Then follows a very notable sentence which is sustained by the facts: "Not an American book of the first class has ever been written by an atheist or denier of immortality." That sentence need not offend an admirer of Walt Whitman, for he "accepts both theism and the doctrine of the future life." American thought has remained loyal to the great Trinity, God, Freedom, and Immortality. So it comes about that while there are a number of these writers who could be put under the ban of the strongly orthodox in religion, every one of them shows the effect of early training in religion and in the Scripture.[1]

[1] This is fully worked out in Professor Richardson's American Literature, with ample illustration and argument.

Another thing to be said is that America has a unique history among great nations in that it has never been affected by any great religious influence except that which has issued from the Scriptures. No religion has ever been influential in America except Christianity. For many years there have been sporadic and spasmodic efforts to extend the influence of Buddhism or other Indian cults. They have never been successful, because the American spirit is practical, and not meditative. We are not an introspective people. We do not look within ourselves for our religion. Whatever moral and religious influence our literature shows gets back first or last to our Scriptures. The point of view of nature that is taken by our writers like Bryant and Thoreau is that of the Nineteenth Psalm.

Moreover, we have been strongly under the English influence. Irving insisted that we ought to be, that we were a young nation, that we ought frankly to follow the leadership of more experienced writers. Longfellow thought we had gone too far that way, and that our poets, at least, ought to be more independent, ought to write in the spirit of America and not of traditional poetry. Whether we ought to have yielded to it or not, it is true that English influence has told very strongly upon us, and the writers who have influenced our writers most have been those whom we have named as being themselves under the Bible influence.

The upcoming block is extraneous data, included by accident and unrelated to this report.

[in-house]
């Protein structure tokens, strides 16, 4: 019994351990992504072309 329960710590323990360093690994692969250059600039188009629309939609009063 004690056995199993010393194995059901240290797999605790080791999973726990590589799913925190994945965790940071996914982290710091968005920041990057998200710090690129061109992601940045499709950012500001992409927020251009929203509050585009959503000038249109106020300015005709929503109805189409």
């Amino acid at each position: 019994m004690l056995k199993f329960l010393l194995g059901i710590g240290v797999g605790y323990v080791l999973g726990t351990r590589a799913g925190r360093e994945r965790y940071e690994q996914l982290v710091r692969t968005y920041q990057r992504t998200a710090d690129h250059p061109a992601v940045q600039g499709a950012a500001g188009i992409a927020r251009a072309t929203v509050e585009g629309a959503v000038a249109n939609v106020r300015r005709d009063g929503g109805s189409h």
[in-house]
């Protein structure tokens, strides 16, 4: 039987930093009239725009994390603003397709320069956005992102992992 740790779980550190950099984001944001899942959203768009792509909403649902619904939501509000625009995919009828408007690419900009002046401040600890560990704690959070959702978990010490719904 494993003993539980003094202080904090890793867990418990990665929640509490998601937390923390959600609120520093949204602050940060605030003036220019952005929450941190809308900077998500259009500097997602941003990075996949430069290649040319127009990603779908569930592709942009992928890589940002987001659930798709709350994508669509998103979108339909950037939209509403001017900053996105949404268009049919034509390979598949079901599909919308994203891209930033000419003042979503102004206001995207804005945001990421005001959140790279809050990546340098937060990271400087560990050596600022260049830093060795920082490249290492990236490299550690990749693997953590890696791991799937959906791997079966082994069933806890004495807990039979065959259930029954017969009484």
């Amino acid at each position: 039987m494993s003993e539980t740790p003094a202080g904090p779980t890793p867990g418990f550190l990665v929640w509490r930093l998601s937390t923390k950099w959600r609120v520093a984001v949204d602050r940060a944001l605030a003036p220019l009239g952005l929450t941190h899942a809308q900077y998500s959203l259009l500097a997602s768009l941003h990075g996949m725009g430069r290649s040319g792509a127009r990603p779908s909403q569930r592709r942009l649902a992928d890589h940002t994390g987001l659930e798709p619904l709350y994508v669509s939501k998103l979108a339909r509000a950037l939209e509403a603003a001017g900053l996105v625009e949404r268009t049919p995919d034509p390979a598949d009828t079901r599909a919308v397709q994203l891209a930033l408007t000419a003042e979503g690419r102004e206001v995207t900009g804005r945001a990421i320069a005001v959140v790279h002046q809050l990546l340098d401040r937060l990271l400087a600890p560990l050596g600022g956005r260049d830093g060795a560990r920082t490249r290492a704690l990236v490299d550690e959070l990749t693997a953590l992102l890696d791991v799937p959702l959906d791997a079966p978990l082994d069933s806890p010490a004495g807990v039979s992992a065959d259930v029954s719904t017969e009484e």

We need not go into detail about these writers, though they are most attractive. Bryant did for us what Wordsworth did for England. He made nature seem vocal. "Thanatopsis" is not a Christian poem in the narrow sense of the word, and yet it could hardly have been written except under Christian influence. His own genial, beautiful character was itself a tribute to Christian civilization, and his life, as critic and essayist, has left an impression which we shall not soon lose. Professor Richardson thinks that the three problematical characters in American literature are Emerson, Hawthorne, and Poe. The shrewdest estimate of Poe that has ever been given us is in Lowell's Fable for Critics:

"There comes Poe with his raven like Barnaby Rudge, Three-fifths of him genius, and two-fifths sheer fudge, Who has written some things quite the best of their kind, But the heart somehow seems all squeezed out by the mind."

That says it exactly. Poe knew many horrible situations, but he did not know the way out; and of all our American writers laying claim to place in the first class Poe shows least influence of the Bible, and apparently needs it most.

Irving was the first American writer who stood high enough to be seen across the water.

Thackeray's most beautiful essay is on Irving and Macaulay, who died just one month apart. In it he describes Irving as the best intermediary between the nations, telling us Americans that the English are still human, and assuring the English that Americans are already human.

Irving was trained early and thoroughly in the Bible. All his life he was an old-fashioned Episcopalian with no concern for new religious ideas and with no rough edges anywhere.

Charles Dudley Warner, speaking of Irving's moral quality, says: "I cannot bring myself to exclude it from a literary estimate, even in the face of the current gospel of art for art's sake."[1]

Like Scott, he "recognized the abiding value in literature of integrity, sincerity, purity, charity, faith. These are beneficences, and Irving's literature, walk around it and measure it by whatever critical instruments you will, is a beneficent literature."

[1] American Men of Letters Series, Washington Irving, p. 302.

Then there is Emerson, a son of the manse and once a minister himself. He was, therefore, perfectly familiar with the English Bible. He did not accept it in all its religious teaching.

Indeed, we have never had a more marked individualist in our American public life than Emerson. At every point he was simply himself.

There is very little quotation in his writing, very little visible influence of any one else.

He was not a follower of Carlyle, though he was his friend. If there is any precedent for the construction of his sentences, and even of his essays, it is to be found in the Hebrew prophets.